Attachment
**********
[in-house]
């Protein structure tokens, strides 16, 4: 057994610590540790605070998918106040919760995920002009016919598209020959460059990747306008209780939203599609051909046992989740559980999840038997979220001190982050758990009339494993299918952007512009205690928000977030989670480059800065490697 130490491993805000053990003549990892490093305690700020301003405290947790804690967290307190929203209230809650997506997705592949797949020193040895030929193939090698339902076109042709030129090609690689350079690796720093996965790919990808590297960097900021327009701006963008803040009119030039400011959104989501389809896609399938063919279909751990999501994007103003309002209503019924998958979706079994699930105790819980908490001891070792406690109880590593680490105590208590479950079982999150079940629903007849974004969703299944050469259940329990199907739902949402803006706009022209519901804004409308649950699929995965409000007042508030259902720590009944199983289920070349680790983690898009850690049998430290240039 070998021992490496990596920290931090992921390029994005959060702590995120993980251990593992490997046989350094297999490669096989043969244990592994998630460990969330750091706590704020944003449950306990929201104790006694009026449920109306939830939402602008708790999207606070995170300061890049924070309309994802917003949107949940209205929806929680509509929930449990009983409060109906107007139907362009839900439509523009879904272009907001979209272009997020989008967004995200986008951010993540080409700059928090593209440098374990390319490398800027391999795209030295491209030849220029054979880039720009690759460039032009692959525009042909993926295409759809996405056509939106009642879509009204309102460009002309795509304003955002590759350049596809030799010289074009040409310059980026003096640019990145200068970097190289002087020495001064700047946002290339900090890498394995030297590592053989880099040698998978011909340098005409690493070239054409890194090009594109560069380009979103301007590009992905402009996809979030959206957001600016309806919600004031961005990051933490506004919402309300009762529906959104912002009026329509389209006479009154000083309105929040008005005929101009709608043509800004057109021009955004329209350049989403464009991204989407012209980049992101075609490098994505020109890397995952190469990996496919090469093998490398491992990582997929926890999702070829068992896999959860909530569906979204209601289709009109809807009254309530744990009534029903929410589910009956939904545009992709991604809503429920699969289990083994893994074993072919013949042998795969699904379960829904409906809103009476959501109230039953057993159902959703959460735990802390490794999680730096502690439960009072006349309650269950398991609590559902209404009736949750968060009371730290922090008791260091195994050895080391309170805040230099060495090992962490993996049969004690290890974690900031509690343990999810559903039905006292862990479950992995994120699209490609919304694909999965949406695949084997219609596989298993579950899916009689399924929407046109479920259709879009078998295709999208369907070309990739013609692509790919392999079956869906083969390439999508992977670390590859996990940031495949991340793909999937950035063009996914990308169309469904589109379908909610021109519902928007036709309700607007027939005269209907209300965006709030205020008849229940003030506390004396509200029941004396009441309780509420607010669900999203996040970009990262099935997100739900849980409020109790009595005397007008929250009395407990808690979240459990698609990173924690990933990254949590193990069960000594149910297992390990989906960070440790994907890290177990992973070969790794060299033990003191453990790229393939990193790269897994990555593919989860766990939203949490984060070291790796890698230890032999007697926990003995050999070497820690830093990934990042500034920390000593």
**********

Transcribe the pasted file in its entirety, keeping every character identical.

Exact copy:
[in-house]
């Protein structure tokens, strides 16, 4: 057994610590540790605070998918106040919760995920002009016919598209020959460059990747306008209780939203599609051909046992989740559980999840038997979220001190982050758990009339494993299918952007512009205690928000977030989670480059800065490697 130490491993805000053990003549990892490093305690700020301003405290947790804690967290307190929203209230809650997506997705592949797949020193040895030929193939090698339902076109042709030129090609690689350079690796720093996965790919990808590297960097900021327009701006963008803040009119030039400011959104989501389809896609399938063919279909751990999501994007103003309002209503019924998958979706079994699930105790819980908490001891070792406690109880590593680490105590208590479950079982999150079940629903007849974004969703299944050469259940329990199907739902949402803006706009022209519901804004409308649950699929995965409000007042508030259902720590009944199983289920070349680790983690898009850690049998430290240039 070998021992490496990596920290931090992921390029994005959060702590995120993980251990593992490997046989350094297999490669096989043969244990592994998630460990969330750091706590704020944003449950306990929201104790006694009026449920109306939830939402602008708790999207606070995170300061890049924070309309994802917003949107949940209205929806929680509509929930449990009983409060109906107007139907362009839900439509523009879904272009907001979209272009997020989008967004995200986008951010993540080409700059928090593209440098374990390319490398800027391999795209030295491209030849220029054979880039720009690759460039032009692959525009042909993926295409759809996405056509939106009642879509009204309102460009002309795509304003955002590759350049596809030799010289074009040409310059980026003096640019990145200068970097190289002087020495001064700047946002290339900090890498394995030297590592053989880099040698998978011909340098005409690493070239054409890194090009594109560069380009979103301007590009992905402009996809979030959206957001600016309806919600004031961005990051933490506004919402309300009762529906959104912002009026329509389209006479009154000083309105929040008005005929101009709608043509800004057109021009955004329209350049989403464009991204989407012209980049992101075609490098994505020109890397995952190469990996496919090469093998490398491992990582997929926890999702070829068992896999959860909530569906979204209601289709009109809807009254309530744990009534029903929410589910009956939904545009992709991604809503429920699969289990083994893994074993072919013949042998795969699904379960829904409906809103009476959501109230039953057993159902959703959460735990802390490794999680730096502690439960009072006349309650269950398991609590559902209404009736949750968060009371730290922090008791260091195994050895080391309170805040230099060495090992962490993996049969004690290890974690900031509690343990999810559903039905006292862990479950992995994120699209490609919304694909999965949406695949084997219609596989298993579950899916009689399924929407046109479920259709879009078998295709999208369907070309990739013609692509790919392999079956869906083969390439999508992977670390590859996990940031495949991340793909999937950035063009996914990308169309469904589109379908909610021109519902928007036709309700607007027939005269209907209300965006709030205020008849229940003030506390004396509200029941004396009441309780509420607010669900999203996040970009990262099935997100739900849980409020109790009595005397007008929250009395407990808690979240459990698609990173924690990933990254949590193990069960000594149910297992390990989906960070440790994907890290177990992973070969790794060299033990003191453990790229393939990193790269897994990555593919989860766990939203949490984060070291790796890698230890032999007697926990003995050999070497820690830093990934990042500034920390000593």